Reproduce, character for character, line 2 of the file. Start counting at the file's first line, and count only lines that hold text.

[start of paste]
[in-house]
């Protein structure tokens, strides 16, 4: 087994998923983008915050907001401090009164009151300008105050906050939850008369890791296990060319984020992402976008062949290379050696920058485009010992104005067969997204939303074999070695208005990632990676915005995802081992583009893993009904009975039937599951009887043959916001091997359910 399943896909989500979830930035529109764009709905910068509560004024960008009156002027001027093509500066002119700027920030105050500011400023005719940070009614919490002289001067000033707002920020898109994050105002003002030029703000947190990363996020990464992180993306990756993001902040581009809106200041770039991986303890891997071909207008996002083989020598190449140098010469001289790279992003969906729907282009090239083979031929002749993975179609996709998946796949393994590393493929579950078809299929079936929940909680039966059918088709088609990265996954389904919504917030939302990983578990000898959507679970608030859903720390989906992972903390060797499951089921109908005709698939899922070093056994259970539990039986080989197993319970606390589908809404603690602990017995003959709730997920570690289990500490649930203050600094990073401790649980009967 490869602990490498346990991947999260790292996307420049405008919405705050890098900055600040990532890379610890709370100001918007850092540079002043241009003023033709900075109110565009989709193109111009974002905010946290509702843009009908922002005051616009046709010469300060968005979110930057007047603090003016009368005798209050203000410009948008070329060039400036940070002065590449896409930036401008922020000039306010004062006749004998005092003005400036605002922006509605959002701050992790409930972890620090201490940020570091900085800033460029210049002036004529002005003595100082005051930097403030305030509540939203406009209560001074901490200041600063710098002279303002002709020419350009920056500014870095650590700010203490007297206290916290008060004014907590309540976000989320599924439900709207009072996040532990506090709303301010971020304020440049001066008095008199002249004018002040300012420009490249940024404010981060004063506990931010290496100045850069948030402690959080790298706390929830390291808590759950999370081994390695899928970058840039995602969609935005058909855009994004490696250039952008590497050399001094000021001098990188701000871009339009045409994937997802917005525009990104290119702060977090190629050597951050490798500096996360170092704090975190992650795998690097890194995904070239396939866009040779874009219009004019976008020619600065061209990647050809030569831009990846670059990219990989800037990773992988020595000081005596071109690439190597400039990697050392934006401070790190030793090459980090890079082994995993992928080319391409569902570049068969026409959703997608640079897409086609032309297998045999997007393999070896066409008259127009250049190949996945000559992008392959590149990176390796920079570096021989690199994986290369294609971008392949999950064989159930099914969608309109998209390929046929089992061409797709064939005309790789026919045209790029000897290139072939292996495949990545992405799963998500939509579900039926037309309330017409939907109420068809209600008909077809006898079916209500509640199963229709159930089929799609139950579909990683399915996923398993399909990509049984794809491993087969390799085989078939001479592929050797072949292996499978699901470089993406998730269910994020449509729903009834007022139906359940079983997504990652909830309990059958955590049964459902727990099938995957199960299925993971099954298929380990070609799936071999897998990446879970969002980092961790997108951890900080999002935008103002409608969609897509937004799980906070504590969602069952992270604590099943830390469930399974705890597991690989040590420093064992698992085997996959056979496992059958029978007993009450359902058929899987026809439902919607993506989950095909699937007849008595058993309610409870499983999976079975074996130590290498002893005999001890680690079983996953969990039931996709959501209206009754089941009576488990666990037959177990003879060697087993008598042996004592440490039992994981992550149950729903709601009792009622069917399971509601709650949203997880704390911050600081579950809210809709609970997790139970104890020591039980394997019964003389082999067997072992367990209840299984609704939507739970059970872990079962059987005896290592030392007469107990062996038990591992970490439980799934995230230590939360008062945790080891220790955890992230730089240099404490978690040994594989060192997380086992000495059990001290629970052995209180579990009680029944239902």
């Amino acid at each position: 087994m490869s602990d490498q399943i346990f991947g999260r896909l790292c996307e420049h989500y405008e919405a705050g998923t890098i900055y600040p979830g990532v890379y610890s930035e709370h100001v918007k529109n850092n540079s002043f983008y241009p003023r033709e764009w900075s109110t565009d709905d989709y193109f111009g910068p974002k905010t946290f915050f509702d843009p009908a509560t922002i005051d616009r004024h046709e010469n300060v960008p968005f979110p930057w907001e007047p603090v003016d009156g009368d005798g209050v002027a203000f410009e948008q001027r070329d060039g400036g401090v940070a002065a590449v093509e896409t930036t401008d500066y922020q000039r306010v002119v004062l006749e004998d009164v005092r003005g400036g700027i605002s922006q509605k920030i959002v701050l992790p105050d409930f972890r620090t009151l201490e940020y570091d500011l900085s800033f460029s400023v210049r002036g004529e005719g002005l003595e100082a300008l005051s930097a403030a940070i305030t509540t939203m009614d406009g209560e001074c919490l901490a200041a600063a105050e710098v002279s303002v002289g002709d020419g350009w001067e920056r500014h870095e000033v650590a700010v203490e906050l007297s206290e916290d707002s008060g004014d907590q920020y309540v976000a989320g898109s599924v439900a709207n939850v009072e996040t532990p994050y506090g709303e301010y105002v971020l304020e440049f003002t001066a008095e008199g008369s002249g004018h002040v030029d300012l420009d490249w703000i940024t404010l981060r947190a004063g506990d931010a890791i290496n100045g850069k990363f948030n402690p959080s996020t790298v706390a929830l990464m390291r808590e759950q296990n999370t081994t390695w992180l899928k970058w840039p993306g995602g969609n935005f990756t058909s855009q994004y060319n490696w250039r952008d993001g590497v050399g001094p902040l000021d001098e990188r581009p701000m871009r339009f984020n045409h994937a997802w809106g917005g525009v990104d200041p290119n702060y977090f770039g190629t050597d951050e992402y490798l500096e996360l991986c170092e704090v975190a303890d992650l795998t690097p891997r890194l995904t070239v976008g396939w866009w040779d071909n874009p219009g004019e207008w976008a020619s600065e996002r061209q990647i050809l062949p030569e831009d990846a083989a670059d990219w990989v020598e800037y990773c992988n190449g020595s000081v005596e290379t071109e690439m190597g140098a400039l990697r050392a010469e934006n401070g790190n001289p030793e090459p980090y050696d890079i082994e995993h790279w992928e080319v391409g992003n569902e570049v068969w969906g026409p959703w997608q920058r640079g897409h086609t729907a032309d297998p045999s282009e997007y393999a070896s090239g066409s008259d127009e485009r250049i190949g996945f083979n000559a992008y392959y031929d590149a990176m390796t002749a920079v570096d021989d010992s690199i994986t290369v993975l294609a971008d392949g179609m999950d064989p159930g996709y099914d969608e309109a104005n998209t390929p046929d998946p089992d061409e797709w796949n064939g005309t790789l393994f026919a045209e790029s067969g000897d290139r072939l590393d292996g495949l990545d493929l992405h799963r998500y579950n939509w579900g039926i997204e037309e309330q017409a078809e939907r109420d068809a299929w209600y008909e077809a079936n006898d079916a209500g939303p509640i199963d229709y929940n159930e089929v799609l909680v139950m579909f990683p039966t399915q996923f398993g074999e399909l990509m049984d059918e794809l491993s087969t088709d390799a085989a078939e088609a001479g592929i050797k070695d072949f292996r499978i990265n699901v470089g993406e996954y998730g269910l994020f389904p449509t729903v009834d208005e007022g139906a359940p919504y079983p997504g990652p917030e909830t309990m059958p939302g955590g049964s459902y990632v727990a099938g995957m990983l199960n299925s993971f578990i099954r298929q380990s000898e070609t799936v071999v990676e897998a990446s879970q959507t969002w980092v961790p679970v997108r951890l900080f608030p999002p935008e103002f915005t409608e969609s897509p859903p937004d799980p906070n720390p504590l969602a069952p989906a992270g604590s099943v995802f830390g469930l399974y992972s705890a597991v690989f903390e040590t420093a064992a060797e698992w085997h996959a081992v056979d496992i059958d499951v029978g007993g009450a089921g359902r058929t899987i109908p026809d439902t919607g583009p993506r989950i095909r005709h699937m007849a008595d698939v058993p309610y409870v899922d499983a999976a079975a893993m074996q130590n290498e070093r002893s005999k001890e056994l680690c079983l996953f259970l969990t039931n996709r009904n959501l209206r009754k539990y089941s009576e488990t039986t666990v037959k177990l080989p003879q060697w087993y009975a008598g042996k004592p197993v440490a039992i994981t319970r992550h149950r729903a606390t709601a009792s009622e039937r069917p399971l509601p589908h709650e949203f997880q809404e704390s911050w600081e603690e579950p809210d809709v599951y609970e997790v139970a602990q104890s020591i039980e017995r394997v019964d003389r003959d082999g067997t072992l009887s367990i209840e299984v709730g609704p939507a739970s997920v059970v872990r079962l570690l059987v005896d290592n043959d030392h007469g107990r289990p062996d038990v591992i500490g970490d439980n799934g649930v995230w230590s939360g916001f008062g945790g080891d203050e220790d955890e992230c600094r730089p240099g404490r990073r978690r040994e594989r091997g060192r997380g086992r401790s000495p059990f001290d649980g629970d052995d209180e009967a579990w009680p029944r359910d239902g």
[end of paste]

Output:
């Protein structure tokens, strides 16, 4: 087994998923983008915050907001401090009164009151300008105050906050939850008369890791296990060319984020992402976008062949290379050696920058485009010992104005067969997204939303074999070695208005990632990676915005995802081992583009893993009904009975039937599951009887043959916001091997359910 399943896909989500979830930035529109764009709905910068509560004024960008009156002027001027093509500066002119700027920030105050500011400023005719940070009614919490002289001067000033707002920020898109994050105002003002030029703000947190990363996020990464992180993306990756993001902040581009809106200041770039991986303890891997071909207008996002083989020598190449140098010469001289790279992003969906729907282009090239083979031929002749993975179609996709998946796949393994590393493929579950078809299929079936929940909680039966059918088709088609990265996954389904919504917030939302990983578990000898959507679970608030859903720390989906992972903390060797499951089921109908005709698939899922070093056994259970539990039986080989197993319970606390589908809404603690602990017995003959709730997920570690289990500490649930203050600094990073401790649980009967 490869602990490498346990991947999260790292996307420049405008919405705050890098900055600040990532890379610890709370100001918007850092540079002043241009003023033709900075109110565009989709193109111009974002905010946290509702843009009908922002005051616009046709010469300060968005979110930057007047603090003016009368005798209050203000410009948008070329060039400036940070002065590449896409930036401008922020000039306010004062006749004998005092003005400036605002922006509605959002701050992790409930972890620090201490940020570091900085800033460029210049002036004529002005003595100082005051930097403030305030509540939203406009209560001074901490200041600063710098002279303002002709020419350009920056500014870095650590700010203490007297206290916290008060004014907590309540976000989320599924439900709207009072996040532990506090709303301010971020304020440049001066008095008199002249004018002040300012420009490249940024404010981060004063506990931010290496100045850069948030402690959080790298706390929830390291808590759950999370081994390695899928970058840039995602969609935005058909855009994004490696250039952008590497050399001094000021001098990188701000871009339009045409994937997802917005525009990104290119702060977090190629050597951050490798500096996360170092704090975190992650795998690097890194995904070239396939866009040779874009219009004019976008020619600065061209990647050809030569831009990846670059990219990989800037990773992988020595000081005596071109690439190597400039990697050392934006401070790190030793090459980090890079082994995993992928080319391409569902570049068969026409959703997608640079897409086609032309297998045999997007393999070896066409008259127009250049190949996945000559992008392959590149990176390796920079570096021989690199994986290369294609971008392949999950064989159930099914969608309109998209390929046929089992061409797709064939005309790789026919045209790029000897290139072939292996495949990545992405799963998500939509579900039926037309309330017409939907109420068809209600008909077809006898079916209500509640199963229709159930089929799609139950579909990683399915996923398993399909990509049984794809491993087969390799085989078939001479592929050797072949292996499978699901470089993406998730269910994020449509729903009834007022139906359940079983997504990652909830309990059958955590049964459902727990099938995957199960299925993971099954298929380990070609799936071999897998990446879970969002980092961790997108951890900080999002935008103002409608969609897509937004799980906070504590969602069952992270604590099943830390469930399974705890597991690989040590420093064992698992085997996959056979496992059958029978007993009450359902058929899987026809439902919607993506989950095909699937007849008595058993309610409870499983999976079975074996130590290498002893005999001890680690079983996953969990039931996709959501209206009754089941009576488990666990037959177990003879060697087993008598042996004592440490039992994981992550149950729903709601009792009622069917399971509601709650949203997880704390911050600081579950809210809709609970997790139970104890020591039980394997019964003389082999067997072992367990209840299984609704939507739970059970872990079962059987005896290592030392007469107990062996038990591992970490439980799934995230230590939360008062945790080891220790955890992230730089240099404490978690040994594989060192997380086992000495059990001290629970052995209180579990009680029944239902």